2. Materials and Methods

2.1. Chemicals and Reagents

Sodium fluoride (NaF, molecular weight 41.99) was procured from Sigma Chemical (St. Louis, MO, USA). All other analytical laboratory chemicals and reagents were obtained from Sigma, Invitrogen (Carlsbad, CA, USA), Hyclone (Logan, UT, USA).

2.2. Cell Culture and Treatment

The immortalized murine microglia cell line, BV-2, was provided by Cell Culture Center, School of Basic Medicine, Peking Union Medical College. The BV-2 cells were maintained in Dulbecco’s modified Eagles medium (DMEM) that contained 10% fetal bovine serum and antibiotics at 37°C in a 5% CO2 humified incubator. Exponentially growing BV-2 cells at density of 5000 cells in 100 μL medium were treated with 0.5–120 mg/L NaF respectively for 24, 48, and 72 h for cell viability assay. The concentrations of NaF (1, 10, and 50 mg/L) were selected for intracellular SOD, GSH, malondialdehyde (MDA), ROS, , NOS, Nitrotyrosine (NT) measurement and cell medium was collected for NO, NOS assay.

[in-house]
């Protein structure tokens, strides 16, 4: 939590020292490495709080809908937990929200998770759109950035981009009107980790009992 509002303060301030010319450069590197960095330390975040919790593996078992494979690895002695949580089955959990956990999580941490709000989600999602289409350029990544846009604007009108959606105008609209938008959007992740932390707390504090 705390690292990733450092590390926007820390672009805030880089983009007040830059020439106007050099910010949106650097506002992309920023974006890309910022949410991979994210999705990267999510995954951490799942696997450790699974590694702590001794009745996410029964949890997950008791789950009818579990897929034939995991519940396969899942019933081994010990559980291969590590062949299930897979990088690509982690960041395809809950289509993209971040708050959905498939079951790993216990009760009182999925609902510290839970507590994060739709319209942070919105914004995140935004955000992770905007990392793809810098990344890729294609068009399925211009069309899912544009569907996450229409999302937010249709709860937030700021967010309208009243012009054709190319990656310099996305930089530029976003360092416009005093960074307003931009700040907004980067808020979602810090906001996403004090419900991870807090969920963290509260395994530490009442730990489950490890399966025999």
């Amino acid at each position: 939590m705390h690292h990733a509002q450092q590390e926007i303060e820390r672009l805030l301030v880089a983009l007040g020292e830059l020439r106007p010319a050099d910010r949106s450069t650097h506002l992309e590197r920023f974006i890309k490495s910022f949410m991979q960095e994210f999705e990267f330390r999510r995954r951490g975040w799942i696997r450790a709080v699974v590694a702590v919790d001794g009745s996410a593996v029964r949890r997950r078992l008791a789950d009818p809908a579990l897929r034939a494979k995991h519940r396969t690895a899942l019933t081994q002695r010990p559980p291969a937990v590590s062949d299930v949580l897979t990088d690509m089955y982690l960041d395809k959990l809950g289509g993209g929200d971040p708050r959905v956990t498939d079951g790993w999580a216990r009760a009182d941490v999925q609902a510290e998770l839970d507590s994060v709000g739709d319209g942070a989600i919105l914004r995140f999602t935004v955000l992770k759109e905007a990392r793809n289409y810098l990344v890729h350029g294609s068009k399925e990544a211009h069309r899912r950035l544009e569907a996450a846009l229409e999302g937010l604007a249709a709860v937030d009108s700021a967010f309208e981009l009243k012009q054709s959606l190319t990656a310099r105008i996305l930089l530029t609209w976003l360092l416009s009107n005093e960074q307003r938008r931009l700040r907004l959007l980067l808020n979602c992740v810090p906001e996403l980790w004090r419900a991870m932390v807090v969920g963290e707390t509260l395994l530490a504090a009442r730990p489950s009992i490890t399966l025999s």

2.3. MTT Cell Viability Assay

Viability and growth patterns of BV-2 cells based on mitochondrial enzyme functions in 96-well plates were determined under NaF-treated for 24 h, 48 h, and 72 h by 3-[4,5-dimethylthiazol-2-yl]-2,5-diphenyltetrazolium bromide (MTT) conversion to formazan. Briefly, 100 μL of MTT solution (0.5 mg/mL in the medium) was added to each well, and the plates were incubated at 37°C for additional 4 h. Afterwards, the medium containing MTT was removed, and the crystals were dissolved in 150 μL of 100% dimethyl sulfoxide (DMSO). The cell viability was quantified using a microplate reader (Multiscan Ascent, Labsystems, Finland) at 570 nm.

2.4. Immunocytochemistry